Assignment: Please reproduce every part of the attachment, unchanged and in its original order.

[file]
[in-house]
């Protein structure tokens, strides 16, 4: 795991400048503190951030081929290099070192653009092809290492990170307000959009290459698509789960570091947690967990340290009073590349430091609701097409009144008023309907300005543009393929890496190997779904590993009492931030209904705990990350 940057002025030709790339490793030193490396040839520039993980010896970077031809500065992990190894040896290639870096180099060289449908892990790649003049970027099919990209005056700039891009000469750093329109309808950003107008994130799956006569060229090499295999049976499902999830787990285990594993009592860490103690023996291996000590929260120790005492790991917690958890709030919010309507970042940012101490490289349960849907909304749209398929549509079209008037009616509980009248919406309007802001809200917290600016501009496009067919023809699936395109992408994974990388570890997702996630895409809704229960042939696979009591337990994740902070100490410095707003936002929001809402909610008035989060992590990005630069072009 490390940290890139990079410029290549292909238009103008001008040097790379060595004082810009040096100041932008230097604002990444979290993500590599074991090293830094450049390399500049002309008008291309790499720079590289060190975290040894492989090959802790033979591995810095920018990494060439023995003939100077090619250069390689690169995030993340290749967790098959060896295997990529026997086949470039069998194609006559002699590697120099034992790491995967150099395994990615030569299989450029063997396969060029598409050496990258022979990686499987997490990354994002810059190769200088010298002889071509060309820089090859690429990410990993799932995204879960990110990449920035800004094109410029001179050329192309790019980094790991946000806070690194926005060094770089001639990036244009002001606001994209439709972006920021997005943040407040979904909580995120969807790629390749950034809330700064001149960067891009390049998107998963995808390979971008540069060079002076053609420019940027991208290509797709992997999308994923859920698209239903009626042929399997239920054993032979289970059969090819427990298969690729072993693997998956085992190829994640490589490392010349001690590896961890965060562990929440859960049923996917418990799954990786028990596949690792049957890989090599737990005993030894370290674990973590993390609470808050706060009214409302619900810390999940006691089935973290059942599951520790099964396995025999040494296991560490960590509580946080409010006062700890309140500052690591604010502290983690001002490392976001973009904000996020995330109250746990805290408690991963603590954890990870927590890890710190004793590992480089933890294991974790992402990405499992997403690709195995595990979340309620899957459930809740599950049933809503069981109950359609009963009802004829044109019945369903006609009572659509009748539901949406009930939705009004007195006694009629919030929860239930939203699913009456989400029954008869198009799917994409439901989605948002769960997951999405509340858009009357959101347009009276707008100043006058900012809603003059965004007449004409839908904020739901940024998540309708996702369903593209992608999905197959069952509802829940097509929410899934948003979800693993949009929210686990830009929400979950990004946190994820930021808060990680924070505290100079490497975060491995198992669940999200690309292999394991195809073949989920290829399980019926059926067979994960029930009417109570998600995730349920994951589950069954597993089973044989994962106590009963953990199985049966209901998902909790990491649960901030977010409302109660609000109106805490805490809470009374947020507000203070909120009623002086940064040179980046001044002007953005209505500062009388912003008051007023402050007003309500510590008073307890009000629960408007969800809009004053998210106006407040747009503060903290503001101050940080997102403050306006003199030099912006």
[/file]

[in-house]
């Protein structure tokens, strides 16, 4: 795991400048503190951030081929290099070192653009092809290492990170307000959009290459698509789960570091947690967990340290009073590349430091609701097409009144008023309907300005543009393929890496190997779904590993009492931030209904705990990350 940057002025030709790339490793030193490396040839520039993980010896970077031809500065992990190894040896290639870096180099060289449908892990790649003049970027099919990209005056700039891009000469750093329109309808950003107008994130799956006569060229090499295999049976499902999830787990285990594993009592860490103690023996291996000590929260120790005492790991917690958890709030919010309507970042940012101490490289349960849907909304749209398929549509079209008037009616509980009248919406309007802001809200917290600016501009496009067919023809699936395109992408994974990388570890997702996630895409809704229960042939696979009591337990994740902070100490410095707003936002929001809402909610008035989060992590990005630069072009 490390940290890139990079410029290549292909238009103008001008040097790379060595004082810009040096100041932008230097604002990444979290993500590599074991090293830094450049390399500049002309008008291309790499720079590289060190975290040894492989090959802790033979591995810095920018990494060439023995003939100077090619250069390689690169995030993340290749967790098959060896295997990529026997086949470039069998194609006559002699590697120099034992790491995967150099395994990615030569299989450029063997396969060029598409050496990258022979990686499987997490990354994002810059190769200088010298002889071509060309820089090859690429990410990993799932995204879960990110990449920035800004094109410029001179050329192309790019980094790991946000806070690194926005060094770089001639990036244009002001606001994209439709972006920021997005943040407040979904909580995120969807790629390749950034809330700064001149960067891009390049998107998963995808390979971008540069060079002076053609420019940027991208290509797709992997999308994923859920698209239903009626042929399997239920054993032979289970059969090819427990298969690729072993693997998956085992190829994640490589490392010349001690590896961890965060562990929440859960049923996917418990799954990786028990596949690792049957890989090599737990005993030894370290674990973590993390609470808050706060009214409302619900810390999940006691089935973290059942599951520790099964396995025999040494296991560490960590509580946080409010006062700890309140500052690591604010502290983690001002490392976001973009904000996020995330109250746990805290408690991963603590954890990870927590890890710190004793590992480089933890294991974790992402990405499992997403690709195995595990979340309620899957459930809740599950049933809503069981109950359609009963009802004829044109019945369903006609009572659509009748539901949406009930939705009004007195006694009629919030929860239930939203699913009456989400029954008869198009799917994409439901989605948002769960997951999405509340858009009357959101347009009276707008100043006058900012809603003059965004007449004409839908904020739901940024998540309708996702369903593209992608999905197959069952509802829940097509929410899934948003979800693993949009929210686990830009929400979950990004946190994820930021808060990680924070505290100079490497975060491995198992669940999200690309292999394991195809073949989920290829399980019926059926067979994960029930009417109570998600995730349920994951589950069954597993089973044989994962106590009963953990199985049966209901998902909790990491649960901030977010409302109660609000109106805490805490809470009374947020507000203070909120009623002086940064040179980046001044002007953005209505500062009388912003008051007023402050007003309500510590008073307890009000629960408007969800809009004053998210106006407040747009503060903290503001101050940080997102403050306006003199030099912006």